“That’s because you’re not looking,” responded Charlie with an element of scorn. “We live right here among you but you go about in your bubble as if we didn’t exist. We don’t commute to work with you. We don’t shop in your stores. We never make your dinner-party guest lists. We don’t feel welcome in your churches. But we’re still here. We’re your neighbors…and we’re growing in number.”

Most big cities have a skid row—an area beset with flophouses, crack houses, rundown bars, and abandoned buildings. It’s where the observable homeless tend to congregate, often sitting or laying on the sidewalks, or traversing the concrete like zombies on patrol. It’s a place where raw emotions rest precariously close to the surface.

To the priest and the Levite, the person in need was essentially invisible. They sensed an awkward situation but didn’t see the heart of the matter. They looked away like many important and busy people of faith still do today. And when you look away enough times, you train yourself not to see who’s right in front of you.

Never religious, Darby determined it was time to seek help from the spiritual community. She went to a church that reminded her a lot of one near her childhood home. The pastor was friendly enough, but when Darby asked if the church had some place she and the kids could stay until she got back on her feet, he replied, “We’re not really set up to do that kind of thing. But you might try County Social Services.”

Without an income and with a history of substance abuse, Keith qualified for a free residence under the Shelter Plus Care Program, managed by the U.S. Department of Housing and Urban Development. He was given the keys to an apartment and requested to see a substance-abuse counselor weekly. The counselor had an unmanageable caseload. He and Keith met only once.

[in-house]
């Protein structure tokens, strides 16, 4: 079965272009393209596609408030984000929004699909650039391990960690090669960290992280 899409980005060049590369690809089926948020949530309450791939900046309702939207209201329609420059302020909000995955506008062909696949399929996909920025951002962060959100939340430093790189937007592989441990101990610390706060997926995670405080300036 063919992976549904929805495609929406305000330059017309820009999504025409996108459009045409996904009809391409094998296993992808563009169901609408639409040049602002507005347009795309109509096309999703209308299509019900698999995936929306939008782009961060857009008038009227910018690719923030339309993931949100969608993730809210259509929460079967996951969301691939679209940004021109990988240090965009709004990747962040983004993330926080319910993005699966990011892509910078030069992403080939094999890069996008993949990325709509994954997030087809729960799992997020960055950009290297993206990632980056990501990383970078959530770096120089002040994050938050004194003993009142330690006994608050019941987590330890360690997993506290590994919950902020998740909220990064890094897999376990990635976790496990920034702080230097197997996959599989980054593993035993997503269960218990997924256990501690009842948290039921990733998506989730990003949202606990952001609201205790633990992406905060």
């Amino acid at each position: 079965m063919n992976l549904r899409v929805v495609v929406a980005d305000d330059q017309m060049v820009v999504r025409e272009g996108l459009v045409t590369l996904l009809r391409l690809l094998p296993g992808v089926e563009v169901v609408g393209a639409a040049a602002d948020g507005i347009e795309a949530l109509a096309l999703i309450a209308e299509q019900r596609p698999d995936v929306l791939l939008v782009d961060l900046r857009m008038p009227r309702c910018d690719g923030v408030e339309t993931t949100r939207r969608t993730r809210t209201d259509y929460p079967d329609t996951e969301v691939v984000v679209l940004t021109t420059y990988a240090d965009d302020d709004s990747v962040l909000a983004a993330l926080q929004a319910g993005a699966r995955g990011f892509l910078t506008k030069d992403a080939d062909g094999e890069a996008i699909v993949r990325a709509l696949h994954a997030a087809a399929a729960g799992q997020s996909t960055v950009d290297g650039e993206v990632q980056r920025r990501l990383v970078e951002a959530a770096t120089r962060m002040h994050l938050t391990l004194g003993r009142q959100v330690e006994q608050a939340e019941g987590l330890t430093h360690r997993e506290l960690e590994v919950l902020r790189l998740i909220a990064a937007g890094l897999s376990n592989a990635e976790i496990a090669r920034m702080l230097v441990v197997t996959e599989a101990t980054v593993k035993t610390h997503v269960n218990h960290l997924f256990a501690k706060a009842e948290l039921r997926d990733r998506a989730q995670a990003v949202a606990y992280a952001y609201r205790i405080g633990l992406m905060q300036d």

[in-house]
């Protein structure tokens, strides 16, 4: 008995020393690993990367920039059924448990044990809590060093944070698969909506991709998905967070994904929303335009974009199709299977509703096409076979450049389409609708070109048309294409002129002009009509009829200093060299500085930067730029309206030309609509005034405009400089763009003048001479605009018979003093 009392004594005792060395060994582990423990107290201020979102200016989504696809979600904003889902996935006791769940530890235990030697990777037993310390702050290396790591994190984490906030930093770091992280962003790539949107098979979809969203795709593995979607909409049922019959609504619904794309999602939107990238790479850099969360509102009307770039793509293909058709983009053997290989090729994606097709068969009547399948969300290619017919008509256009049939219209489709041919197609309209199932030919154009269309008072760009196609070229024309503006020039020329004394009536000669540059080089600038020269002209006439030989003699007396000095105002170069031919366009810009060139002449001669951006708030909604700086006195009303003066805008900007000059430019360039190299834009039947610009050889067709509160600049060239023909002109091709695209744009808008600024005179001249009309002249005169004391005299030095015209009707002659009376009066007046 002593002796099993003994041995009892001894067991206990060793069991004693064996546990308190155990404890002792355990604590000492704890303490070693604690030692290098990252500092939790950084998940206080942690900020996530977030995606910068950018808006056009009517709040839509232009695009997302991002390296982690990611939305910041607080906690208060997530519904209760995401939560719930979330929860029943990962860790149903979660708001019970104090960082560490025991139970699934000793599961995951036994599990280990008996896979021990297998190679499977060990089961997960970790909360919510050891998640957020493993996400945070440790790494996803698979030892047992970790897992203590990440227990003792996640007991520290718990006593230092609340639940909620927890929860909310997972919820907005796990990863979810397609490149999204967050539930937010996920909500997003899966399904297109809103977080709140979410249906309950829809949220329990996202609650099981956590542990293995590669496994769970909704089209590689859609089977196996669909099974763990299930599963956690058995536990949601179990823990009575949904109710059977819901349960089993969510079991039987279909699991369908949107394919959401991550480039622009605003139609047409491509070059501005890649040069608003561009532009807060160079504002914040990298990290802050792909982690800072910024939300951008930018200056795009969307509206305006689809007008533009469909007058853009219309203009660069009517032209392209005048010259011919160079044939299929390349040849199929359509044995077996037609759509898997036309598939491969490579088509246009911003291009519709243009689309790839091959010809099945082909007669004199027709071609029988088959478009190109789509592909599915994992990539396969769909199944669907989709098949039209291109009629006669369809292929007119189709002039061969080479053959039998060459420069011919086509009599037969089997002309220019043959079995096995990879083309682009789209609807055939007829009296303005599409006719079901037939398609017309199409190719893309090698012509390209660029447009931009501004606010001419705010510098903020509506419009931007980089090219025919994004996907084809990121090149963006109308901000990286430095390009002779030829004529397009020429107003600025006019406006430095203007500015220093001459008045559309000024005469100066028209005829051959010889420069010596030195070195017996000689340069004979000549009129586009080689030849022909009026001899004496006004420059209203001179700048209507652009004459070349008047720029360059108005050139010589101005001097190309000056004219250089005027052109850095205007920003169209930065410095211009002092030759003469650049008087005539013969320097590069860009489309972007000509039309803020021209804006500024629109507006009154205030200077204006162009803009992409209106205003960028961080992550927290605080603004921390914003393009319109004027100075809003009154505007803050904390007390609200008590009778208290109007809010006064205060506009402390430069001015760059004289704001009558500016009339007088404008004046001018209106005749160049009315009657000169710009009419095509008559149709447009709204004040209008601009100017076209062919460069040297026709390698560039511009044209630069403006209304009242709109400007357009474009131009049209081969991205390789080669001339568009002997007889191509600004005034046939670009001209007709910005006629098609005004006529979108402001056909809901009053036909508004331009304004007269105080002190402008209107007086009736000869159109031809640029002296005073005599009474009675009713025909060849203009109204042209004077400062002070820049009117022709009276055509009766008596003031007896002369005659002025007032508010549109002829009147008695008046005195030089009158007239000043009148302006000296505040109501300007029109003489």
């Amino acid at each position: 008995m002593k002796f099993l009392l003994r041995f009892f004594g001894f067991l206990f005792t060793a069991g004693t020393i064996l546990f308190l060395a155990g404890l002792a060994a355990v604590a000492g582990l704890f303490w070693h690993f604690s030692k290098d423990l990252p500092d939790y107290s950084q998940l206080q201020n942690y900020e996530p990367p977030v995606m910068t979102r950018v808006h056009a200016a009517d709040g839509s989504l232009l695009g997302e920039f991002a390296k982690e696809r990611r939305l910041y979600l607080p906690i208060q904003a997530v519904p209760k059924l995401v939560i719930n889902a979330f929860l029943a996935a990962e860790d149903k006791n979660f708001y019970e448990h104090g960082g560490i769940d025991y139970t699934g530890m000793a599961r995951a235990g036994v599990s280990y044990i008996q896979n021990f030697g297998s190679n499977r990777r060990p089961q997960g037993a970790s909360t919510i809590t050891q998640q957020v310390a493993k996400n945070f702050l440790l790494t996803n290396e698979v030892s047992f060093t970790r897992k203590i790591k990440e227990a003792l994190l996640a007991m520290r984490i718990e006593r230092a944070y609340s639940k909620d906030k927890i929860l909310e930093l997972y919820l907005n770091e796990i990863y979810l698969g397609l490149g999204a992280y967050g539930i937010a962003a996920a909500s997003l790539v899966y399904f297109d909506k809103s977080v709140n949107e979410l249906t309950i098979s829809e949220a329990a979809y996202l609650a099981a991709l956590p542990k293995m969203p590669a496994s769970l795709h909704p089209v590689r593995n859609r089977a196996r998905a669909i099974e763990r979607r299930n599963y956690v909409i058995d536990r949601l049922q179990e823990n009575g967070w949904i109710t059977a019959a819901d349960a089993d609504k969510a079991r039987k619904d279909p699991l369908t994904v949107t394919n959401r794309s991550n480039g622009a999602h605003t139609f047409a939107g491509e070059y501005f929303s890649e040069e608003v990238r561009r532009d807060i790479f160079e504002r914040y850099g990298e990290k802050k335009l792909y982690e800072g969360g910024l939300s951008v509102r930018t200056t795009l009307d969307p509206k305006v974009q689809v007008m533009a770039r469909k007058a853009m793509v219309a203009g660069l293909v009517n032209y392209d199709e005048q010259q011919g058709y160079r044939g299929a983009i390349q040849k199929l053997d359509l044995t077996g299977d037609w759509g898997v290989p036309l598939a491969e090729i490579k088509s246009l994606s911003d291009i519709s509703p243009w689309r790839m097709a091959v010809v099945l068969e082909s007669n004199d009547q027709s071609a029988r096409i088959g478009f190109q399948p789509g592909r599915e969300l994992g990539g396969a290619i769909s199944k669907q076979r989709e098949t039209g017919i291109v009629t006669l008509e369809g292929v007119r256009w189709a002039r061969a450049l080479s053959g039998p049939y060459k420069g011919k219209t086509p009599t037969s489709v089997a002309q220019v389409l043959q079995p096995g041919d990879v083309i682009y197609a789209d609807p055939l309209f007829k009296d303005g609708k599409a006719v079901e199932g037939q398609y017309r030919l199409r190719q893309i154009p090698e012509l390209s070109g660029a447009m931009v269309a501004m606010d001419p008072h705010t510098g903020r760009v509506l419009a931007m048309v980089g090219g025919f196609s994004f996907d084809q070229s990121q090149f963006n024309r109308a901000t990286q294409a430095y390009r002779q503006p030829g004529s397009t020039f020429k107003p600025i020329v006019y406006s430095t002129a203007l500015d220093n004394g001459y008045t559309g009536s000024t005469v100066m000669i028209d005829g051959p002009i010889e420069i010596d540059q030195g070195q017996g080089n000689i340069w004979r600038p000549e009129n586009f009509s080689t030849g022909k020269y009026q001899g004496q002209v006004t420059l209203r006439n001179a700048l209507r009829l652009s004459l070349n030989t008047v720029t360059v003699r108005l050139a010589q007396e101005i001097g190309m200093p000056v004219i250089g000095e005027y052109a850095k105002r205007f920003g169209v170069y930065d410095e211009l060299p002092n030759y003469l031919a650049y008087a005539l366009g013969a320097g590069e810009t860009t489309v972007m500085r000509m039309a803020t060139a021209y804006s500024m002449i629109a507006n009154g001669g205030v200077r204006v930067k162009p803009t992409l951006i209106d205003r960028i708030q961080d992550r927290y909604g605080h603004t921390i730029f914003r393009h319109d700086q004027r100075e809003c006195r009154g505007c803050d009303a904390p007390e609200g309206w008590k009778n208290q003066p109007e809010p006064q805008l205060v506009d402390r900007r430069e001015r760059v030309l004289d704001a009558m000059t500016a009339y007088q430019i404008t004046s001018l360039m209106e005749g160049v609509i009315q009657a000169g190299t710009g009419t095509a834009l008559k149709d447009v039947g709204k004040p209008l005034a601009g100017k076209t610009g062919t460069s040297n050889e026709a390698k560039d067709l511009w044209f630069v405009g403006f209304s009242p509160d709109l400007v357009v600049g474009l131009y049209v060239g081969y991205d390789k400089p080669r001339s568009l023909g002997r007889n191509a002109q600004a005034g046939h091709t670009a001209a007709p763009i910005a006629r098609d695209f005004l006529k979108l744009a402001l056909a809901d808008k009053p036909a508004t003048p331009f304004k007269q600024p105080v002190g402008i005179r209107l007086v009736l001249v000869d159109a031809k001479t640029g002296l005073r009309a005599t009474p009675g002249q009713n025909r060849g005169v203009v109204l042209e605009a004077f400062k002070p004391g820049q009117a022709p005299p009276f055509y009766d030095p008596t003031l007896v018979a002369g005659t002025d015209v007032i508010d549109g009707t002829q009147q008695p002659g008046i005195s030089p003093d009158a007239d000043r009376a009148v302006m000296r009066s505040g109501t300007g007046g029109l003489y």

It’s fairly basic. The “goats” in the story have never availed themselves of Jesus’ saving grace—and their actions show it. On the other hand, the “sheep” are already recipients of His gift. That’s a given. Thus, the “sheep’s” response to the “least of these” has nothing at all to do with the procurement of their salvation; it is very simply the proof of their salvation. That is to say, if you are a genuine follower of Jesus, service to the “least of these” will simply be second nature.

There is no shortage of churches today proclaiming themselves to be warm and welcoming.  But the whole cannot genuinely bring to bear what the individual parts do not posses. Invisible neighbors do not want to be absorbed into a congregation of perky people; they long to be taken in by compassionate individuals who willingly share their provisions and perspectives, homes and hearts. Going forward, the churches that will make a real difference in our world—and maybe even the ones that will survive—are the ones that can rekindle a perspective on hospitality such as they had in the first-century church.

And probably, somewhere closer than you think, a rusty van is parked in a blind alley. The woman and child inside just finished a dinner of crackers and peanut butter, washed down with water. In a little while they will roll out the carpet remnant they use for a mattress. They’ll cover themselves with a thin blanket and say a prayer that their vehicle will not draw the attention of vandals or police during the night. Tomorrow they will check out the local rescue mission to see if they can get something hot to eat, and possibly a heavier blanket.